Yuan Advances on China’s Resilience, Easing Europe Debt Crisis

China’s yuan strengthened for the first time in three days, supported by demand from investors fleeing a U.S. economic slowdown and Europe’s debt crisis.

The yuan is the only currency among the biggest emerging- nations to strengthen against the dollar this quarter and government data in the past week showed the nation’s exports grew 24.5 percent in August from a year earlier. German Chancellor Angela Merkel said yesterday she’s “very optimistic” that Finland’s demands for special collateral as part of a Greek bailout package will be met, easing default speculation that boosted demand for dollars.

“Investors see the yuan as a better investment option as China’s economic growth remains strong despite the turbulence,” said Banny Lam, an economist in Hong Kong at CCB International Securities, a unit of China’s second-biggest lender. “Merkel’s comments also gave people hope that Greece will not default on its debt.”

The yuan gained 0.04 percent to close at 6.3964 per dollar in Shanghai, after climbing as much as 0.12 percent, according to the China Foreign Exchange Trade System. The People’s Bank of China set the daily reference rate 0.06 percent stronger today, boosting it for the first time in three days. The currency

In Hong Kong’s offshore market, the yuan slipped 0.09 percent to 6.3910 per dollar. Twelve-month non-deliverable forwards fell 0.23 percent to 6.3455, losing 0.83 percent in three days. The premium to the onshore spot rate was 0.8 percent, according to data compiled by Bloomberg.

“There’s still some risk aversion in the offshore market and some traders are stopping losses after getting hit in the past few days,” said Carlos Cheung, a Hong Kong-based foreign- exchange dealer at Bank of Communications Ltd.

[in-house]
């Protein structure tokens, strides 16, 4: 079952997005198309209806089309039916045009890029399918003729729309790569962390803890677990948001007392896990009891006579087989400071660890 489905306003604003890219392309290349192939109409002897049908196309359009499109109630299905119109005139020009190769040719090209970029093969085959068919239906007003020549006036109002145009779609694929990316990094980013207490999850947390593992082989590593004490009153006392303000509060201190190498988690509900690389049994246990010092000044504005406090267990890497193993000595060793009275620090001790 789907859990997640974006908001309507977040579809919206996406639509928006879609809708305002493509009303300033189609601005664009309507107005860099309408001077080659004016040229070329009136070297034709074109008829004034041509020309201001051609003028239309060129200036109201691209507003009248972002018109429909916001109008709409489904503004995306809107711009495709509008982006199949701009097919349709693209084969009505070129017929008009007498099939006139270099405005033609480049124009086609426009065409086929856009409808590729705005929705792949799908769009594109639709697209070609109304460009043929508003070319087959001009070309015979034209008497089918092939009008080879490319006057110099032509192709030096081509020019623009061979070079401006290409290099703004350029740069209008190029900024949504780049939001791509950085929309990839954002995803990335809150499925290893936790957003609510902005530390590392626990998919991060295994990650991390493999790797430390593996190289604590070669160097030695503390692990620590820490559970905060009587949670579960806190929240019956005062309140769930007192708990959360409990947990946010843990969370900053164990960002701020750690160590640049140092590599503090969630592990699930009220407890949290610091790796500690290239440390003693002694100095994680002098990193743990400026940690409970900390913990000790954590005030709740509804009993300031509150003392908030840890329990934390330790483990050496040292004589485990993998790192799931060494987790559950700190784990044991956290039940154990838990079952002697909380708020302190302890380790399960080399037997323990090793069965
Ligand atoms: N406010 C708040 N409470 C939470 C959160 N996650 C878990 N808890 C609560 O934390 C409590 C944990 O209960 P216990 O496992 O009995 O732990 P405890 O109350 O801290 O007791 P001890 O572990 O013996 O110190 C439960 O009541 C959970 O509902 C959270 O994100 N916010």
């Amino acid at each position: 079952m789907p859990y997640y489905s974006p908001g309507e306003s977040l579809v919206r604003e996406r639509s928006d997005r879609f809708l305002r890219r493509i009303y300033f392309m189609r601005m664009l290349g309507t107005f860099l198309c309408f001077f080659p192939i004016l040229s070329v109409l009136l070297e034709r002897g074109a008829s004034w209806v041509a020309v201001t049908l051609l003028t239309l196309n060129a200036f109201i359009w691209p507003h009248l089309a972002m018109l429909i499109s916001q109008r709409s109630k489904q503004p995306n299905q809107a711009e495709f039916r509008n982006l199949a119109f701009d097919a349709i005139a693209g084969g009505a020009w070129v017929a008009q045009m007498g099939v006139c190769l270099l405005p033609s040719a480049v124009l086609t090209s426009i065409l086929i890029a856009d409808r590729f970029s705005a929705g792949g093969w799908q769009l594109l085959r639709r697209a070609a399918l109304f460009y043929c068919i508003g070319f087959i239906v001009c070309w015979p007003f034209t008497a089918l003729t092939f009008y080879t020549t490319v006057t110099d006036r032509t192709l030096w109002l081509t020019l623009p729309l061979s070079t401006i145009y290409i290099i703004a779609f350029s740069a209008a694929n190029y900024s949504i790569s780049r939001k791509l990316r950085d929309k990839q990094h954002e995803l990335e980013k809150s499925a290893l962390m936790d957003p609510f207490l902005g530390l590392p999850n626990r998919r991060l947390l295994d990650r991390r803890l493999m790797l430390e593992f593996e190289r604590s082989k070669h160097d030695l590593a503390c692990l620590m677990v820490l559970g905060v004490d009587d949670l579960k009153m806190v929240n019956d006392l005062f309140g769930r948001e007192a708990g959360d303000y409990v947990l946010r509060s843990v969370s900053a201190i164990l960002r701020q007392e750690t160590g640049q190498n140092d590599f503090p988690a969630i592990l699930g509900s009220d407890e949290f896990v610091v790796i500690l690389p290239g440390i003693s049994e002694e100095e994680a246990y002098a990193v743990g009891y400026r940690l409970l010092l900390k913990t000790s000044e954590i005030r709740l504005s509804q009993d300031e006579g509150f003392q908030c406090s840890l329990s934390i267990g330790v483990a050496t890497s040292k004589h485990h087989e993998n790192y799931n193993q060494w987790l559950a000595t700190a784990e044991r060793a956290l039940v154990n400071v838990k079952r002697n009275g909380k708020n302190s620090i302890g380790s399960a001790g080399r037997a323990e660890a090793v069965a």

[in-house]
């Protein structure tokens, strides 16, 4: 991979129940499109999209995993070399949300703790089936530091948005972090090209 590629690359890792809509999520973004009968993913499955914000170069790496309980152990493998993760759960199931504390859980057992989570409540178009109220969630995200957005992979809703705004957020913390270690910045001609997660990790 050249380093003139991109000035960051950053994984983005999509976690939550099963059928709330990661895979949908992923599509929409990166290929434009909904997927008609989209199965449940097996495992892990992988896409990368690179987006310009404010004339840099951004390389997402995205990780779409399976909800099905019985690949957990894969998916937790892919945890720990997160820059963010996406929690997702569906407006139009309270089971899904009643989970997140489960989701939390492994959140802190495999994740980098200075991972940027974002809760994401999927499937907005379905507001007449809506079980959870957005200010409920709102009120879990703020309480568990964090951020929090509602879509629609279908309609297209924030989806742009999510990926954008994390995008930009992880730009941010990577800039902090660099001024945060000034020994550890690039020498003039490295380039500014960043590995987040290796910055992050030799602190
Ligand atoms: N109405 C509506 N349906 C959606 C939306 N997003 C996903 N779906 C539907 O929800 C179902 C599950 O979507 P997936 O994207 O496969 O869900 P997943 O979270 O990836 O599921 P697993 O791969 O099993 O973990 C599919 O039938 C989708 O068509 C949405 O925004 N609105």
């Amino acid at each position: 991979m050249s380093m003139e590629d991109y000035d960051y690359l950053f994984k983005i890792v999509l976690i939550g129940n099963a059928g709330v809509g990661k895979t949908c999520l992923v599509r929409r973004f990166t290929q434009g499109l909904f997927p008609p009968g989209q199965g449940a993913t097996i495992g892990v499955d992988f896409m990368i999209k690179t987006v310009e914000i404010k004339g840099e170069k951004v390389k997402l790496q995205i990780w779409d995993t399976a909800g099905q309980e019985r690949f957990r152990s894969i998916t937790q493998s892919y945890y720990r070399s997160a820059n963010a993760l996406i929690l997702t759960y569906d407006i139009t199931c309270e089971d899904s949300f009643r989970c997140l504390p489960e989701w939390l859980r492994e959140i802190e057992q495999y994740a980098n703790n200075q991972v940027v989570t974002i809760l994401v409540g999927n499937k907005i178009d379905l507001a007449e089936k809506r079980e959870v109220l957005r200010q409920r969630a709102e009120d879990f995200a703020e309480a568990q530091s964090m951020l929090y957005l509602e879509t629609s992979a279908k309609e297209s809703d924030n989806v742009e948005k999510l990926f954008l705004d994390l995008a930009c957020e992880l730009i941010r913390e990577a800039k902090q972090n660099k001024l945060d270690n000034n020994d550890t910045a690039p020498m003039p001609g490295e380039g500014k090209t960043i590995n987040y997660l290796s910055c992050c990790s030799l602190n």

Growth, Inflation

Premier Wen Jiabao said today Europe’s debt crisis needs to be contained and global economies should address their debt and deficit problems. China’s economy is “generally in good shape” and inflation in the country is generally controllable, he said at the World Economic Forum in Dalian, China.

Inflation slowed to 6.2 percent in August from a three-year high of 6.5 percent in July, official figures show. The Asian Development Bank lowered its 2011 economic growth forecast for China to 9.3 percent from an April estimate of 9.6 percent, according to a report released today. Its projection for Asia excluding Japan was cut to 7.5 percent from 7.8 percent.

To contact the reporter on this story: Fion Li in Hong Kong at fli59@bloomberg.net

To contact the editor responsible for this story: Sandy Hendry at shendry@bloomberg.net

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